Being used to receiving all the care and comfort from their parents can make them selfish and insensitive to other people's needs. This may get in the way of future friendships and relationships as they become used to taking without giving. 

Let your child do household chores

Your kids are growing up fast and maybe you feel like protecting them but not giving them chores isn't a good idea. Research shows us that doing chores is good for their social and emotional development.

Getting your child or teen to do their chores may be another story but there are ways to foster those skills too. In my blog, How to Get Kids to Do Chores, I dive into just how to do that.  

They can learn skills they can use in their adult lives, like preparing meals, cleaning, organizing, and keeping a garden. Learning these skills will make them better roommates, partners, and eventually parents themselves.

Becoming a responsible person enhances the quality of their relationships, which determines a person's happiness and overall life satisfaction. 

#6 You Play It Too Safe

“Get down from up there!” 

“Don't ride too fast!” 

“Hold my hand down the slide!” 

If you've been saying these things, then we just caught one helicopter parent! No one wants to see their kid get hurt but there is a blessing to getting a skinned knee. It is only through their own mistakes that kids learn. 

Even if you tell your kid 1,000 times not to hug the cat so hard because it will scratch him, he may not listen. But he will likely stop doing it when the cat finally scratches him. 

Let your child have a go

School children enjoy being with other children their age. They love to go out and play and hang out, which is a good thing for their social and emotional growth. 

Play builds imagination and creativity. It fosters cognitive growth and delivers a lot of emotional, social, and behavioral benefits. Playing also improves literacy and encourages independence. It is also one of the best ways to promote physical fitness. 

When your child is playing, they get exposed to new things. While you might have a hard time letting them take age-appropriate risks, remember that you cannot bubble-wrap your child forever. Your child may need to fail in childhood games to learn to stand up to life's challenges later on.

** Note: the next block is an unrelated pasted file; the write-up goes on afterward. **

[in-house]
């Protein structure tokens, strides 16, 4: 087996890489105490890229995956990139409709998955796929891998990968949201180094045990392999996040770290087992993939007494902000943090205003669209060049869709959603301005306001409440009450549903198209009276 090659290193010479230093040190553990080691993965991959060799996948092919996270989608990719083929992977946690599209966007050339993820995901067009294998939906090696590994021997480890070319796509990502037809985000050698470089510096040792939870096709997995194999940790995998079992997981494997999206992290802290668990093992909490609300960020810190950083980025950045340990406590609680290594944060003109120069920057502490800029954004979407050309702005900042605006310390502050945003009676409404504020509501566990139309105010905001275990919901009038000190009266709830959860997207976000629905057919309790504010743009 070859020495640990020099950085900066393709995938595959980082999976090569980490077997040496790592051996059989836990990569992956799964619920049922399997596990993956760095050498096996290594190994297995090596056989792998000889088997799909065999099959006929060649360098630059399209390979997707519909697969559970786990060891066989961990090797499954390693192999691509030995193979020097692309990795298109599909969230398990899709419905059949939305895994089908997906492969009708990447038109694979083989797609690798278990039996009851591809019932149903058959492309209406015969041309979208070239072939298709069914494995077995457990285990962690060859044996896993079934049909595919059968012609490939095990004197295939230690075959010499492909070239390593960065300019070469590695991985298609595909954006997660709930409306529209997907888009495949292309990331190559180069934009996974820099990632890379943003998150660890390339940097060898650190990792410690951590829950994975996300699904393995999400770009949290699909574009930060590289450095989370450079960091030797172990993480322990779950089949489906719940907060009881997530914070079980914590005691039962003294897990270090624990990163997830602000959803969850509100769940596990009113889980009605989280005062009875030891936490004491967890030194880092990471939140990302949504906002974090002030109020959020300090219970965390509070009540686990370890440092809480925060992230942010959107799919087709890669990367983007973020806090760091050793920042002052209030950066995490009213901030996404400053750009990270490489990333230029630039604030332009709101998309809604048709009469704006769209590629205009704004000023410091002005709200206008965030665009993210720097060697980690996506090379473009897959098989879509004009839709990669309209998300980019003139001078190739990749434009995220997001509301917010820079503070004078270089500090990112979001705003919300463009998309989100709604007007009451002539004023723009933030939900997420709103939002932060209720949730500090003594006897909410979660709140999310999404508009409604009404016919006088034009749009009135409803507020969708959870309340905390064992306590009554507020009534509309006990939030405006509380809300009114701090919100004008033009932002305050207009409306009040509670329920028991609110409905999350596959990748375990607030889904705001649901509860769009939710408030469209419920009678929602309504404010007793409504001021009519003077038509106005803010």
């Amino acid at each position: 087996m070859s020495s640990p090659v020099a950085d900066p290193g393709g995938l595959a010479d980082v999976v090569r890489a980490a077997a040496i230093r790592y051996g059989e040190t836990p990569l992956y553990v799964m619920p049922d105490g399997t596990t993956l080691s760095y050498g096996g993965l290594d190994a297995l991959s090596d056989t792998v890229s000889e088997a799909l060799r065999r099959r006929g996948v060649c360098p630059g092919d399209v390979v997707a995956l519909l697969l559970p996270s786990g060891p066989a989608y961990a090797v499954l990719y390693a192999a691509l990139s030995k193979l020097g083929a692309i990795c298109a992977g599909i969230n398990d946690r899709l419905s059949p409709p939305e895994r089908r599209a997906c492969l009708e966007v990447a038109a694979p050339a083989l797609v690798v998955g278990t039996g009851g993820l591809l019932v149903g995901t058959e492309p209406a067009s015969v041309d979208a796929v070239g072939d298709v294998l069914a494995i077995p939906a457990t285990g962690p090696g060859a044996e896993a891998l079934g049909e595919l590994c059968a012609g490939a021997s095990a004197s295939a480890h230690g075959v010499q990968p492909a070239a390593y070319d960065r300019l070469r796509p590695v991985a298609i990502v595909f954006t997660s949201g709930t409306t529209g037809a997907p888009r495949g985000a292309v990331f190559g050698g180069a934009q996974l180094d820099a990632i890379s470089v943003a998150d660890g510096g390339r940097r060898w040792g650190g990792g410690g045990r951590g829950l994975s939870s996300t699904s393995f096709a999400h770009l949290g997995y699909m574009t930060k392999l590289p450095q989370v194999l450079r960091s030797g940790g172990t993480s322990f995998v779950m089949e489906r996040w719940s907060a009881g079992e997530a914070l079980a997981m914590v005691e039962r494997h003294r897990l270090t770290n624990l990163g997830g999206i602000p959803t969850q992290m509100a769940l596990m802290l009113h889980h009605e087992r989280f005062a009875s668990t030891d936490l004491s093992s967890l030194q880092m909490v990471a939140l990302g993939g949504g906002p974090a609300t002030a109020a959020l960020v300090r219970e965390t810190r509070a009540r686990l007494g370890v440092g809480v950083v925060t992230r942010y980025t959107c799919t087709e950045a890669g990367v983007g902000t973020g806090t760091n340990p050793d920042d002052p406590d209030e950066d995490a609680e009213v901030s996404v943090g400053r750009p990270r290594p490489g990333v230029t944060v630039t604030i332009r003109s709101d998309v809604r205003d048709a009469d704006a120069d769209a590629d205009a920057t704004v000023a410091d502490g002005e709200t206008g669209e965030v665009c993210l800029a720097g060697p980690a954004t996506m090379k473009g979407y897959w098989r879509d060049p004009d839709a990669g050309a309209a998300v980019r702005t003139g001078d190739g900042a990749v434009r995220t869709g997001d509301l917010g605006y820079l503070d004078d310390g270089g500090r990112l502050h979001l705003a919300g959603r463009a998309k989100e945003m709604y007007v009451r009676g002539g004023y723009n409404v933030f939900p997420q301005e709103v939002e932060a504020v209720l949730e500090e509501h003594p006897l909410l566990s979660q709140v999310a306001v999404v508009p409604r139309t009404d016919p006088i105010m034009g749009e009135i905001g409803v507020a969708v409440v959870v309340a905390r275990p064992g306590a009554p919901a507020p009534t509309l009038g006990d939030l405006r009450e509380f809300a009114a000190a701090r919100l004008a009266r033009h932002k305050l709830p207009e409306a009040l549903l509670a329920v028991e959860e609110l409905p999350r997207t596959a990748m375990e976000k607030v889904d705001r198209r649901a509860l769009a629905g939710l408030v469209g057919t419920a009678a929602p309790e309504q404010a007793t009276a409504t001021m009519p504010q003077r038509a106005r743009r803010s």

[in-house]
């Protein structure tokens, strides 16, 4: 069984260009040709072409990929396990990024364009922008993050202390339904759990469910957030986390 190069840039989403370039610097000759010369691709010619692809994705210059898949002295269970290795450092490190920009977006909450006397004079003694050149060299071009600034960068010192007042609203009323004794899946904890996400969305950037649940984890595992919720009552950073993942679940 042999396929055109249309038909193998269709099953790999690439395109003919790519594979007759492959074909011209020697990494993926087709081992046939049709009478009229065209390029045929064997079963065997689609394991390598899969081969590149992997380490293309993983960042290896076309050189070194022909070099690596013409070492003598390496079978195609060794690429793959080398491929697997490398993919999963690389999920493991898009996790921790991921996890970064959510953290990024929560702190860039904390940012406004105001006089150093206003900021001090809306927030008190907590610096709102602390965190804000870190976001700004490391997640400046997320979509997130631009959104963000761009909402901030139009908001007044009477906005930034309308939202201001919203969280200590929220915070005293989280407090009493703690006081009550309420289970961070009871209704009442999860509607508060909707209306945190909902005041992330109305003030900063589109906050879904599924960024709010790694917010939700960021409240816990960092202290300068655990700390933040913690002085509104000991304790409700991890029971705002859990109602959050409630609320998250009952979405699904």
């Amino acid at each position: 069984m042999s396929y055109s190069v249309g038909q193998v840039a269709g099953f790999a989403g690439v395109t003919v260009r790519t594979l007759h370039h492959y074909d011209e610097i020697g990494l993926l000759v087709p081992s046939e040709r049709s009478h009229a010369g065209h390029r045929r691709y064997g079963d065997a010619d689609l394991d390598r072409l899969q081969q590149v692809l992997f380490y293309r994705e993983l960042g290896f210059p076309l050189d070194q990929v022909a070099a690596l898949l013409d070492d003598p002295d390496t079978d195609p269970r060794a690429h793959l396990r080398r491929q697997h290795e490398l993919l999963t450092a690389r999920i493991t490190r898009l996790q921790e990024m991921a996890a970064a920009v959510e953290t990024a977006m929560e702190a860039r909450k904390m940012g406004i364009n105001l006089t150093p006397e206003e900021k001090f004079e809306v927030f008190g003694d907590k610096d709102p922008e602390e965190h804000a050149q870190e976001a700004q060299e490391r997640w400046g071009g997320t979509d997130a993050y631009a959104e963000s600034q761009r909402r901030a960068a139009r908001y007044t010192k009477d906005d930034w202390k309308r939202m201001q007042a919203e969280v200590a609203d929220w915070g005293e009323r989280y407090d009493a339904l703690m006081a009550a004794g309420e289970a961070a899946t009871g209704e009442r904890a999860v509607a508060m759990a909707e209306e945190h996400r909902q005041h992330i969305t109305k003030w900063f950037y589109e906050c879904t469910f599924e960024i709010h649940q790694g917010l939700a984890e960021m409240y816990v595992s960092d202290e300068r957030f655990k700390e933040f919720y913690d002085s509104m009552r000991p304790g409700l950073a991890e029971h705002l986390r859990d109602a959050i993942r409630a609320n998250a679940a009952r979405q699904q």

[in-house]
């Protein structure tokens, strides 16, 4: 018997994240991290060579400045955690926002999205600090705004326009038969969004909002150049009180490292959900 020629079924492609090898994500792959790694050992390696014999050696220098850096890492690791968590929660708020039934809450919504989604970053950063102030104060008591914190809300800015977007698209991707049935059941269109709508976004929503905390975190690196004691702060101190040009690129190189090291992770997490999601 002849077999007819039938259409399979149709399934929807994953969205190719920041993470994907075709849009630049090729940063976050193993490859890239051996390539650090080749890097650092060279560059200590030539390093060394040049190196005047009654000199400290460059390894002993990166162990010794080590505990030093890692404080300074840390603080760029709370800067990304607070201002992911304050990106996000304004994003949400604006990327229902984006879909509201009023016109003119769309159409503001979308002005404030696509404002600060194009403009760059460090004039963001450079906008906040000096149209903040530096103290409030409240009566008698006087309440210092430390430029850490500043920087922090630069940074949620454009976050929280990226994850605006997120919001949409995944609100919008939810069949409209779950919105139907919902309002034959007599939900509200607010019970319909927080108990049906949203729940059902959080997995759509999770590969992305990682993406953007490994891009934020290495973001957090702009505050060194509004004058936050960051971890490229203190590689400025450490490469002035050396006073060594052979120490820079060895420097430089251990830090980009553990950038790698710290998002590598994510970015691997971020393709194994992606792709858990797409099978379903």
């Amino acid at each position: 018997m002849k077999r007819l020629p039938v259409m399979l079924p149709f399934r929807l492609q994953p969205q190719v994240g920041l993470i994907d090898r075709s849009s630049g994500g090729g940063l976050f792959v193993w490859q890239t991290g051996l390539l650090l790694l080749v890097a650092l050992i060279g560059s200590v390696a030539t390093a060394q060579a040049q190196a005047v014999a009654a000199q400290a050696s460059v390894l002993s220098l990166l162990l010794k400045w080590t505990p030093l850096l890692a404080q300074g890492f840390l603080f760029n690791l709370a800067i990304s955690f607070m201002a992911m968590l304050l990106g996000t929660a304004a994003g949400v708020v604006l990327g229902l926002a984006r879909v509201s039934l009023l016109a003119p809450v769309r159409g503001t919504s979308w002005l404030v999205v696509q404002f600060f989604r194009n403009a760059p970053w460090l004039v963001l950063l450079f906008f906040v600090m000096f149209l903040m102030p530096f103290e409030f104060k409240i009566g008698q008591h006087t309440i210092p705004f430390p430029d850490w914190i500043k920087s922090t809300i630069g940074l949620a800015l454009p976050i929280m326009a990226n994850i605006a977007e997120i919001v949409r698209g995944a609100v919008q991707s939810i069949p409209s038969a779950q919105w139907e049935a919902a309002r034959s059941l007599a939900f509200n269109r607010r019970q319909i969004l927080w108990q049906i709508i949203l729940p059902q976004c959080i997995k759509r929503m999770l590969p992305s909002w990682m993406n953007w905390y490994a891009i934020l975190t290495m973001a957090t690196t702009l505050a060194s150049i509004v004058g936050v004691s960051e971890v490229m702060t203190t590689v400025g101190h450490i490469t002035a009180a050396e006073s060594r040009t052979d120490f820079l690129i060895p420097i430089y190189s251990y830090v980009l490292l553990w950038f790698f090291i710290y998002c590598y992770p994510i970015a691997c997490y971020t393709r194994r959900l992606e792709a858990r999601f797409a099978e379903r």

#7 You Can't Let Them Fail

Reframe your child's mistakes as opportunities for them to learn and develop. Help your child look closely at what went wrong and understand why it happened. Help them identify the skills, knowledge, resources, or tools that will keep them from repeating the error. 

It's OK to Let Them Try and Fail

In a world where everything looks all too perfect on social media, we need to let kids make mistakes and gain newly learned skills. I like to point out mistakes and talk about what I learned and what I would or wouldn't do. 

Helping kids feel good about making mistakes is one of the most neuroprotective things you can do for your child's mental health. It lets them not feel shameful and instead prompts them to be problem solvers when they see their parents doing the same

#8 You're Living Through Your Child

Are you forcing your child to take ballet because that's what you've always wanted as a kid? Are you nagging your child to be a doctor or lawyer because it runs in the family? If so, you might be guilty of being a helicopter parent.

Foster Your Child's Passions

It's important to note that fulfilling your dreams is still up to you and your child is not an extension of your dreams. Your children have their hopes and dreams. When we do our job right, we help to foster their passions. 

Make sure to carve out your personal time and space to nurture your hobbies and passions and not pass them onto your kids. That is a healthy way to show children how to do what you love.